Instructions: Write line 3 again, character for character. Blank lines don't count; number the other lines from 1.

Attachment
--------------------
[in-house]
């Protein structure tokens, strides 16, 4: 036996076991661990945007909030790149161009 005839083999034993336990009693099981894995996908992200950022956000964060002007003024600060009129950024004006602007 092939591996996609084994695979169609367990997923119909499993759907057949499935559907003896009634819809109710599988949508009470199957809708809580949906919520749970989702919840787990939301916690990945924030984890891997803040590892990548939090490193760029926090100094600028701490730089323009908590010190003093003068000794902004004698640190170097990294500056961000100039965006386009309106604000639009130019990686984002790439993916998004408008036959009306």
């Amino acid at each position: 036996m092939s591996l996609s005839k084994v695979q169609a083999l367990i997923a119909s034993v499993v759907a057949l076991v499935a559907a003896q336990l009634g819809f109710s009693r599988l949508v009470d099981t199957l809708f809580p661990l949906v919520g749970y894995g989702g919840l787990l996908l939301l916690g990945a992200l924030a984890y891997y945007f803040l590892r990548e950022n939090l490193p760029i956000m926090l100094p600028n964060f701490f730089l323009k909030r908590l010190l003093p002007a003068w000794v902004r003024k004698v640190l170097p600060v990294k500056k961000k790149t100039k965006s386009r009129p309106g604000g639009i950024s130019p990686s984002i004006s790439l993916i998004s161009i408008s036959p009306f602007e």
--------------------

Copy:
């Amino acid at each position: 036996m092939s591996l996609s005839k084994v695979q169609a083999l367990i997923a119909s034993v499993v759907a057949l076991v499935a559907a003896q336990l009634g819809f109710s009693r599988l949508v009470d099981t199957l809708f809580p661990l949906v919520g749970y894995g989702g919840l787990l996908l939301l916690g990945a992200l924030a984890y891997y945007f803040l590892r990548e950022n939090l490193p760029i956000m926090l100094p600028n964060f701490f730089l323009k909030r908590l010190l003093p002007a003068w000794v902004r003024k004698v640190l170097p600060v990294k500056k961000k790149t100039k965006s386009r009129p309106g604000g639009i950024s130019p990686s984002i004006s790439l993916i998004s161009i408008s036959p009306f602007e």